NEW YORK (Reuters) - WellPoint Inc WLP.N and Aetna Inc (AET.N), two of the largest U.S. health insurers, failed to provide investors with a clear view on profits in 2011 as they wait for details on the country's healthcare reform.
Shares of the two companies slid on Wednesday and weighed on industry peers despite the fact that both posted strong quarterly earnings and raised their 2010 forecasts.
"This goes back to the concern everyone has about 2011," said David Heupel, a portfolio manager with Thrivent Investment Management. "If it hasn't been painfully obvious in the last quarter or so that nobody cares about 2010 earnings, it's just another example."
A main reason for the industry's uncertainty about the impact of the U.S. healthcare overhaul is that rules determining how much the health insurers must spend on medical costs have yet to be determined. Those details are expected to be ironed out in the next couple of months.
Neither Aetna nor WellPoint could provide a 2011 profit forecast during their conference calls to discuss earnings on Wednesday. They did touch on some of the challenges and marketplace dynamics they face for next year.
"The reality is we can't give them that 100 percent certainty because we don't have final rules written," WellPoint Chief Financial Officer Wayne DeVeydt said in an interview. WellPoint is the top U.S. health insurer by membership.
Once the rules are finalized, DeVeydt said, "investors will then be able to start sizing what they think the impacts will be and I think you'll see them starting to come back in."
WellPoint shares fell 3.2 percent while Aetna dropped more than 2 percent. The Morgan Stanley Healthcare Payor index .HMO was down 2 percent.
Aetna may have also disappointed some investors with an announcement on Tuesday that it would contract its pharmacy benefit services to CVS Caremark Corp (CVS.N), as opposed to selling its drug-benefit business outright. WellPoint sold its drug benefit business last year for $4.68 billion to Express Scripts Inc (ESRX.O).
"It feels to us like WellPoint got the better deal on its PBM transaction." Citigroup analyst Carl McDonald wrote in a research note.
Aetna, the No. 3 U.S. health insurer, said on Wednesday the CVS deal would be neutral to earnings next year and add about 30 cents per share to earnings when the contract is fully implemented in 2012. That amounts to an increase of nearly 9 percent in Aetna's expected earnings of $3.49 per share for 2012, according to Thomson Reuters I/B/E/S.
After Aetna's pharmacy benefit decision, the focus will likely switch to Cigna Corp (CI.N) as the only remaining major health insurer with a "pure" pharmacy benefit unit, according to Goldman Sachs analyst Matthew Borsch.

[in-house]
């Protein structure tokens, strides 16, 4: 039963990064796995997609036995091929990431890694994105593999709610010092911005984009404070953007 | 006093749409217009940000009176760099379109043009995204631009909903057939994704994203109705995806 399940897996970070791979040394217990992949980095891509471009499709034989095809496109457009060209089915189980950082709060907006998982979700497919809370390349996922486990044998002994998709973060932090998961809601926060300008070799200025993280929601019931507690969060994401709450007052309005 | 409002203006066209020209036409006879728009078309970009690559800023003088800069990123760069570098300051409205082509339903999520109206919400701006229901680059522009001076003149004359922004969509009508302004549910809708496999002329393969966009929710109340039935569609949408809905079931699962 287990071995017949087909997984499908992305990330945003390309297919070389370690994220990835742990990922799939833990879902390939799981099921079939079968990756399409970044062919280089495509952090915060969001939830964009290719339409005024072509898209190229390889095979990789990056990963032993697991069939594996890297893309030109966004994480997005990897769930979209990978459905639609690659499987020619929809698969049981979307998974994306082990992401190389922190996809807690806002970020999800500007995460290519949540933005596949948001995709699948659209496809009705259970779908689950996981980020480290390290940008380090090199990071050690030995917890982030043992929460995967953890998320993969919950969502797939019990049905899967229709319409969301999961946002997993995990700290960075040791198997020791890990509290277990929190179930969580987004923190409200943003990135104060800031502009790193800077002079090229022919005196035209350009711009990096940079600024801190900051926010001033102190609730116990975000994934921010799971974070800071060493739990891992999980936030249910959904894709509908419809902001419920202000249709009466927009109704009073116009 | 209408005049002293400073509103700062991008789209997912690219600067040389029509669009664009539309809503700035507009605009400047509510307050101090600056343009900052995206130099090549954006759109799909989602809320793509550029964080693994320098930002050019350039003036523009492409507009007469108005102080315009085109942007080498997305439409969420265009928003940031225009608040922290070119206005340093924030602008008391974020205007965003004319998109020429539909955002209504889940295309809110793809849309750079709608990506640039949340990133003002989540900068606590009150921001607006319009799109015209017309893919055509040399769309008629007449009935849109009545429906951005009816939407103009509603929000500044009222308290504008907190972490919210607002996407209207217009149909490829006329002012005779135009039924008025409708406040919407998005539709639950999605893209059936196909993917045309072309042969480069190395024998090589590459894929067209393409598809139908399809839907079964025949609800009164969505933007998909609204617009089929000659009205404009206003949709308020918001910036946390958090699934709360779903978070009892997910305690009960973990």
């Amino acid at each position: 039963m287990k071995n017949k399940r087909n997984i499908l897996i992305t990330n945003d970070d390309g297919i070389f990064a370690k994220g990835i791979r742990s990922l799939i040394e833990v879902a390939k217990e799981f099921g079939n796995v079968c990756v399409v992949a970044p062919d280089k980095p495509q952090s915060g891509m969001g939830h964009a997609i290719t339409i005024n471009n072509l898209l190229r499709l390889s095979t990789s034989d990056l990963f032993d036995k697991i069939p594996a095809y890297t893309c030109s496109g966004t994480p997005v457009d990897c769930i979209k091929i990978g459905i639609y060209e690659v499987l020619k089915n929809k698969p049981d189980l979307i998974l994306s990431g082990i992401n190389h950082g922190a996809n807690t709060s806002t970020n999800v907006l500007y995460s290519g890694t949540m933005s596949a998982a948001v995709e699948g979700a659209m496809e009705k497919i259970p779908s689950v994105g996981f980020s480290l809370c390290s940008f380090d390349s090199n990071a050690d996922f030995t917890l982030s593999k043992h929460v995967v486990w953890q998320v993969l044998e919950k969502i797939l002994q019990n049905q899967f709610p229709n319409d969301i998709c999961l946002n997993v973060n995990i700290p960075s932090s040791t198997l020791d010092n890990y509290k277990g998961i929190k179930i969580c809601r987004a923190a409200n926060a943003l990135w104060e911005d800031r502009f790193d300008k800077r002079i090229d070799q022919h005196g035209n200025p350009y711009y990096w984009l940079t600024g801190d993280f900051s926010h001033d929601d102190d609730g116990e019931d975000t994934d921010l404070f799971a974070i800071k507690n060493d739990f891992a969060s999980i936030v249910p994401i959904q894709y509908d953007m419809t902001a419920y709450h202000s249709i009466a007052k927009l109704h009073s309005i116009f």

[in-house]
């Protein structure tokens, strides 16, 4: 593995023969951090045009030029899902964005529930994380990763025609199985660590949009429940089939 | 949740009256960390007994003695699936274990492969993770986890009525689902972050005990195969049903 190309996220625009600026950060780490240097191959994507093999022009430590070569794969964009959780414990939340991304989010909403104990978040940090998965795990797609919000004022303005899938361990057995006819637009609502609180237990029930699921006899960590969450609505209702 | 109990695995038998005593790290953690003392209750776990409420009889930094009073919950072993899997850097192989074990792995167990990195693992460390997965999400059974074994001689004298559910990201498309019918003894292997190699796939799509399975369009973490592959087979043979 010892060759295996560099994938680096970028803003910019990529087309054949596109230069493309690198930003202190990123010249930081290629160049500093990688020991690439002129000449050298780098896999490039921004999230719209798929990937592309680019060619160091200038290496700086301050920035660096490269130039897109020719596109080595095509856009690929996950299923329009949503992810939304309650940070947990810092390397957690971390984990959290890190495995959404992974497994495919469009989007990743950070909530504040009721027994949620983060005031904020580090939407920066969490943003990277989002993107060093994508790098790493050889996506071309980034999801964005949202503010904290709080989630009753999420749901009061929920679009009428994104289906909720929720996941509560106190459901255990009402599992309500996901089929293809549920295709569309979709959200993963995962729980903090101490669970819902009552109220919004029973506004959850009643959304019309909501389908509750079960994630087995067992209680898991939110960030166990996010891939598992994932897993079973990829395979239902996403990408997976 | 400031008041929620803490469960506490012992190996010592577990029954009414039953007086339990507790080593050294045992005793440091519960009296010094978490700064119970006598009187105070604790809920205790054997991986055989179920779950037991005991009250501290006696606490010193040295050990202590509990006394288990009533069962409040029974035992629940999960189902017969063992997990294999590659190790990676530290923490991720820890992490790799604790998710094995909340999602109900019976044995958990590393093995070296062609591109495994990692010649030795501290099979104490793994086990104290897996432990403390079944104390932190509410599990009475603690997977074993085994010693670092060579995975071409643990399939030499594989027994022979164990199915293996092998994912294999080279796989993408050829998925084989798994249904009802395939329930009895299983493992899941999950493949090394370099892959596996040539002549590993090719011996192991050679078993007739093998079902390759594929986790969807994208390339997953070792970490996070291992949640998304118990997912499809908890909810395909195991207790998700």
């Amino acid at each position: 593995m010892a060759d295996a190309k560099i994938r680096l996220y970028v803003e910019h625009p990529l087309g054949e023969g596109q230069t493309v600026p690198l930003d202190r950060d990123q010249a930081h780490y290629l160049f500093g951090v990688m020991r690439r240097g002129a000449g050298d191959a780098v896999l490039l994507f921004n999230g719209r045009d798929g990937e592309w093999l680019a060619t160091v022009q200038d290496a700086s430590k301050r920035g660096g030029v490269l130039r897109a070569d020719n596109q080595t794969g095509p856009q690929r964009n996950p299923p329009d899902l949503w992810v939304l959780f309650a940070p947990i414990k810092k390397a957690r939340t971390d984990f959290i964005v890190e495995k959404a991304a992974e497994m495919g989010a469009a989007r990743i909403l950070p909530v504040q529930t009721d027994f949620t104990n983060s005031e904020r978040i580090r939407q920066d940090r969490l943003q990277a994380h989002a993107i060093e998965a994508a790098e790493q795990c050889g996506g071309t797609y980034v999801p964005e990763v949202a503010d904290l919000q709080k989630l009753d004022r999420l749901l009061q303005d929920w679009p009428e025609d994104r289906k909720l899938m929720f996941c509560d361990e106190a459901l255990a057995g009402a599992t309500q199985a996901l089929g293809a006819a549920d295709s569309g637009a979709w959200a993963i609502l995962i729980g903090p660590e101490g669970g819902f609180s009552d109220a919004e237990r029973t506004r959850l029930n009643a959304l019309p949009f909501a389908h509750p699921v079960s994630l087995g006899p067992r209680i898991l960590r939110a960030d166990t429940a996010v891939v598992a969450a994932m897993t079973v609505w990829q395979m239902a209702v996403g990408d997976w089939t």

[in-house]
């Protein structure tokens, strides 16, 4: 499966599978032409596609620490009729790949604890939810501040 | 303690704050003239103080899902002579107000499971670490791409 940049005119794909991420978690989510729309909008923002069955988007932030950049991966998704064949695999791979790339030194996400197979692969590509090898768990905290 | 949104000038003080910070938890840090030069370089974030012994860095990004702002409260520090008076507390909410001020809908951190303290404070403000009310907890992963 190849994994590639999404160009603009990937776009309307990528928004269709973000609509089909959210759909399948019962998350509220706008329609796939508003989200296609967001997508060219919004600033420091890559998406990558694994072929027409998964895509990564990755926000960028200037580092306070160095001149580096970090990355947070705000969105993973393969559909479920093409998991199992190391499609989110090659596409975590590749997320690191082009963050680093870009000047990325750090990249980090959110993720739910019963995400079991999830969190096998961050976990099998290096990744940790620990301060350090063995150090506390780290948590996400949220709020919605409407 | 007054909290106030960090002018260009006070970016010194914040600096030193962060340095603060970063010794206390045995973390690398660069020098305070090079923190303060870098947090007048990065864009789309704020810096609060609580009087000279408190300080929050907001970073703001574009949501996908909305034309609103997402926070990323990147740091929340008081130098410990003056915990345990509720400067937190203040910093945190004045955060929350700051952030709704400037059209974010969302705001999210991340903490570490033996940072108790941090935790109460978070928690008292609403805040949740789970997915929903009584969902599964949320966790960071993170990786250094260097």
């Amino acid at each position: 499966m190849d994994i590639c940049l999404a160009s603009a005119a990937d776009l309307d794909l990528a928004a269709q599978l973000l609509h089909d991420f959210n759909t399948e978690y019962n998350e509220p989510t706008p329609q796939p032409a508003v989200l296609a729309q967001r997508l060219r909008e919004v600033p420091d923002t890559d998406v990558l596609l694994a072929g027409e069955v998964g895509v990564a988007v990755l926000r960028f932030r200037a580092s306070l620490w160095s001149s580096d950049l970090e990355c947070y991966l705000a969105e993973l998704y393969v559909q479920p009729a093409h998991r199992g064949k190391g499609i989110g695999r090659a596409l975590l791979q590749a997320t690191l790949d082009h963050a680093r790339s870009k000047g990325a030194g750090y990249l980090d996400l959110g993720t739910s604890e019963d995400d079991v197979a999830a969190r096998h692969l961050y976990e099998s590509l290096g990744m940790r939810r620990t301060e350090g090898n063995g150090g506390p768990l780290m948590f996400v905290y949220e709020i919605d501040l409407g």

Shares of CVS rose 4.2 percent after the company outlined its profits from the Aetna deal and cited progress overall in its pharmacy benefit business.
WellPoint's net income for the second quarter rose 4.2 percent to $722.4 million, or $1.71 per share. Excluding items, it earned $1.67 per share and topped analysts' average estimate by 12 cents, according to Thomson Reuters I/B/E/S.
Revenue slipped nearly 7 percent to $14.22 billion. Analysts looked for $14.61 billion.
Profit in WellPoint's commercial business jumped 28 percent to $745.7 million, helped by its plans serving small businesses.
Profit in its consumer business fell 21 percent to $300.9 million, as WellPoint cited a delay in implementing rate increases for its individual plans in California and weaker performance by its Medicare Advantage plans.
WellPoint had pulled its initial request for an average 25 percent increase in California, which drew heavy criticism from Democrats earlier this year, when errors were found.
The insurer has said it expects to lose money this year on its individual business in California, where it is now seeking to raise rates by 14 percent on average.
Chief Executive Angela Braly said the company was likely to see profit margins squeezed for its individual plans in some states next year, although the company believes appropriate rates will be granted over time in the individual market.
For the year, WellPoint forecast earnings of "at least" $6.30 per share, up from its prior outlook of at least $6.00. Analysts had been looking for $6.26.
Last week, UnitedHealth Group Inc (UNH.N), the largest health insurer by market value, raised its profit forecast after posting a far higher-than-expected quarterly profit.
Reporting by Lewis Krauskopf, additional reporting by Phil Wahba; Editing by Michele Gershberg, Derek Caney, Matthew Lewis and Steve Orlofsky